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William Allen Seymour


Registration number 20080913B


This certifies that the heraldic arms of William Allen Seymour are registered as an original design and described by the blazon below

Arms: Per pale, 1st Argent, a decrescent Azure; 2nd Azure, a decrescent accompanied at the horns with two crosses humetty in fess Or; a chief Sable, semé of billets and quadrates Argent, representing a stylised image of a computer keyboard.
Crest: On a Wreath Argent and Azure, issuant out of flames proper, a phœnix Sable feathered Argent.
Motto Above: Ave, Mundus
Motto Below: Computo Ergo Sum

Biographical information

C and C++ programmer with the U. S. Postal service. Currently serving on ANSI and ISO standards committees for the C and C++ programming languages.

Design rationale

"C” and “C++” are computer programming languages. Unfortunately, it’s Really Bad Form to put text on a shield since it can’t be read easily in the heat of battle. Luckily, the crescent moon is a recognized heraldic device; and with the horns pointing to sinister, it suggests the letter C. Also, a cross is an honourable ordinary; and drawn humetty, it looks just like a plus sign.

Azure charging Argent is intended to suggest the blue-on-white “C” on the cover of Kernighan & Ritchie’s The C Programming Language. It’s hoped that Or charging Azure suggests the yellow-green on mostly blue cover of Stroustrup’s The C++ Programming Language, although that might be a bit of a stretch.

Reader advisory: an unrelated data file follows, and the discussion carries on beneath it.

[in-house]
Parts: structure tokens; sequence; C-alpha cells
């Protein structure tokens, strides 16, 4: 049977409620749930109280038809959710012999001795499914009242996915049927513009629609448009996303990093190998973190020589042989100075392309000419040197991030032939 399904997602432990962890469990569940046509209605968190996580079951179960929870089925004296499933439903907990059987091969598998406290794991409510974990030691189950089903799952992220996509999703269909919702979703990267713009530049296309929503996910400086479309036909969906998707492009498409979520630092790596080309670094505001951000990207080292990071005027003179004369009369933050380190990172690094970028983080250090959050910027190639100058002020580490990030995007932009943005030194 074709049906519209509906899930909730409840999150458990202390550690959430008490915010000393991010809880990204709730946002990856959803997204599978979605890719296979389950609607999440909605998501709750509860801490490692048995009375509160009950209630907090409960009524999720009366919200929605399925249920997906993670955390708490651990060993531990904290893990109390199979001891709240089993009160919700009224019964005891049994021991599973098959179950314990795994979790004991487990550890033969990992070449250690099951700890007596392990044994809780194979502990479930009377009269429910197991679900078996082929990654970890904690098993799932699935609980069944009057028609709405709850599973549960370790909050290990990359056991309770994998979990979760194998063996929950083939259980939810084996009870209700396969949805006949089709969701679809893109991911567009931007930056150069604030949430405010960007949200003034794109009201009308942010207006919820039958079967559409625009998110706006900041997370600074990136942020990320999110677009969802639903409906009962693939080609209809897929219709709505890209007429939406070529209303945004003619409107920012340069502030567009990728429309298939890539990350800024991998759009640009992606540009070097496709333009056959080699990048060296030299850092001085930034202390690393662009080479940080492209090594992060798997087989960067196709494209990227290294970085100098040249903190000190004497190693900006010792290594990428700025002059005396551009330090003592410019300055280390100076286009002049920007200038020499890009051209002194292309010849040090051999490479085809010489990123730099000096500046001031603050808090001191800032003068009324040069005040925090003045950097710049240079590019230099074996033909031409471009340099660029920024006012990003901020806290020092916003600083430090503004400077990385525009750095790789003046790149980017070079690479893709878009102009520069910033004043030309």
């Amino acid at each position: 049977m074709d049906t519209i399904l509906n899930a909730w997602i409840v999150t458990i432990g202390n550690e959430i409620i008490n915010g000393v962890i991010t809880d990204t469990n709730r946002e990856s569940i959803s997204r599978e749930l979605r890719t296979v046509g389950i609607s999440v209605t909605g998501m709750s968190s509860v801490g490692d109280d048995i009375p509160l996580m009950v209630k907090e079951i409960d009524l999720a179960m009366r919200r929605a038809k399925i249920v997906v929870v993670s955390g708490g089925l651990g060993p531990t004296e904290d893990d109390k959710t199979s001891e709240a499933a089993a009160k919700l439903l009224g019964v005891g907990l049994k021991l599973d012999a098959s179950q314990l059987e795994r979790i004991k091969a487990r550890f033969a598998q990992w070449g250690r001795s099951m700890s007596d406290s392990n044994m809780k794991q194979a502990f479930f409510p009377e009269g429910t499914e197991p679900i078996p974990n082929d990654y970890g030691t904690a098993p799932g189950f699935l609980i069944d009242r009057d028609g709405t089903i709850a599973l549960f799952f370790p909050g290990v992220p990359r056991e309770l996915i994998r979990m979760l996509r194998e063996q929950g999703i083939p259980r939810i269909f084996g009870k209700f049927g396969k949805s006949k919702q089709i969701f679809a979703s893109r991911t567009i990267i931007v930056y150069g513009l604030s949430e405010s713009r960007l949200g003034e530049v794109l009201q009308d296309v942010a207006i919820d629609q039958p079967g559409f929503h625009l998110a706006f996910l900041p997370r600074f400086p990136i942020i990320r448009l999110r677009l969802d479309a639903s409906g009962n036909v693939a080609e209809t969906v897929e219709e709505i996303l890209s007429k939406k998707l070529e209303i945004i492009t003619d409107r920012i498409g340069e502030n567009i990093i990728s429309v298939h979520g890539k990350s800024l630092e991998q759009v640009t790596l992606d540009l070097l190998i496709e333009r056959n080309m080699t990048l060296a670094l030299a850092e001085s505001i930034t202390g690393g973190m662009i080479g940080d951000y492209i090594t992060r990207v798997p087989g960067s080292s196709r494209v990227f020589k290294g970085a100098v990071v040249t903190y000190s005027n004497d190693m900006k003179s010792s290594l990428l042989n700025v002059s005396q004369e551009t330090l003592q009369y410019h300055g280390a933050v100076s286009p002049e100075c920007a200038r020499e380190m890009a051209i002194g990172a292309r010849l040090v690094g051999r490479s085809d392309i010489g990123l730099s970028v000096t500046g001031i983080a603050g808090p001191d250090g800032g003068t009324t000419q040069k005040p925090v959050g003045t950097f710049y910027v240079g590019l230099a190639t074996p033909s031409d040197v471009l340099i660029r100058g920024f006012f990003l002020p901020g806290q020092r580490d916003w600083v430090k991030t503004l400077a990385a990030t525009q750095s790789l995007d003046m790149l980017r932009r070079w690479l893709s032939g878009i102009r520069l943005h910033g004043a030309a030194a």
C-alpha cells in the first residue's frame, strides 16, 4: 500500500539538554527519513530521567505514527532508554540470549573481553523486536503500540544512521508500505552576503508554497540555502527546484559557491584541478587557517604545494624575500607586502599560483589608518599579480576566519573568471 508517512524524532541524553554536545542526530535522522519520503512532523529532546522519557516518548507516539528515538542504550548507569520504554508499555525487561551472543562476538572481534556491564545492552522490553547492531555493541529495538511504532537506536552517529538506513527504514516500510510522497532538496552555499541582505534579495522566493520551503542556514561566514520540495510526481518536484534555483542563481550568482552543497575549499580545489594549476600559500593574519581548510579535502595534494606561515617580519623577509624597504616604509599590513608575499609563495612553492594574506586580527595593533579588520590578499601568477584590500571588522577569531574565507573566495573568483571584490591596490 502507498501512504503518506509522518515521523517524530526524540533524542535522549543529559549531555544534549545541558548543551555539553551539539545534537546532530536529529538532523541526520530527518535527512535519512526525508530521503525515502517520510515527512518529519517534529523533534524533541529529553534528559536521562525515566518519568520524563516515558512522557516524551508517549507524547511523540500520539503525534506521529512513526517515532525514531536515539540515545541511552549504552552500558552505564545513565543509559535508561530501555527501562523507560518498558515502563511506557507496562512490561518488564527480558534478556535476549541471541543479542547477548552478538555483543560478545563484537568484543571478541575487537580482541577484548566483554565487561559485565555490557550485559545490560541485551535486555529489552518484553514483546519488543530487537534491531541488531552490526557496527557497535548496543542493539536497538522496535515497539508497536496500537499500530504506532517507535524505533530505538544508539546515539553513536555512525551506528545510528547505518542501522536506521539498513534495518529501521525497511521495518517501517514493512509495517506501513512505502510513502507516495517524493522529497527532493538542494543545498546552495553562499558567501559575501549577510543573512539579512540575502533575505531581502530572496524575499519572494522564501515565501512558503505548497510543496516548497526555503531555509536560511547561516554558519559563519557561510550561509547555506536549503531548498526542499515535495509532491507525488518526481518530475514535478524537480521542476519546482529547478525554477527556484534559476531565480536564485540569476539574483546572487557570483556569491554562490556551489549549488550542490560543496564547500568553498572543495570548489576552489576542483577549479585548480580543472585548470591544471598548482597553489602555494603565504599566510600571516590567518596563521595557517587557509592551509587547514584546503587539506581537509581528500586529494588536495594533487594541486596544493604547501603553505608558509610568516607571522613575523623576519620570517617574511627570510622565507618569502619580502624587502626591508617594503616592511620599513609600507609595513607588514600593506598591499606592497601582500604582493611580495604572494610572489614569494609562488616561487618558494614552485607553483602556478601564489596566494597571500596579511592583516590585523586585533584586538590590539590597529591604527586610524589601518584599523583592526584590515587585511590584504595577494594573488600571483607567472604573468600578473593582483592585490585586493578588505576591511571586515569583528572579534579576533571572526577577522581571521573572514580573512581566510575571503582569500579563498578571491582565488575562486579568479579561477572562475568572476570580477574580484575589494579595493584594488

I’m a wires-and-pliers guy by training and early vocation; but about thirty years ago, I discovered that I was pretty good at coding; so I began a new life as a programmer. That’s the phœnix; but you probably already guessed that. It’s explicitly blazoned “Sable feathered Argent” to make it possible for the emblazon to pay homage to the O’Reilly animal books, some of which have also been a source of information for me.

The motto above the crest is an allusion to the first sample program in K&R which writes “Hello, World” on the user’s terminal. This has become iconic for one’s first program.

The primary motto is taken from Descartes’ famous line. Luckily, “computo” is a real Latin verb that has approximately the meaning that a native English speaker would expect. I actually prefer “codeo ergo sum” after the recent English verb, to code (to write a computer program); but it has been suggested that, because it might seem that I’m trying to make a verb out of “codex”, someone looking only at the Latin might think that I’m a blockhead.

Registered by

Armiger

Categories

Personal, Original, US, S

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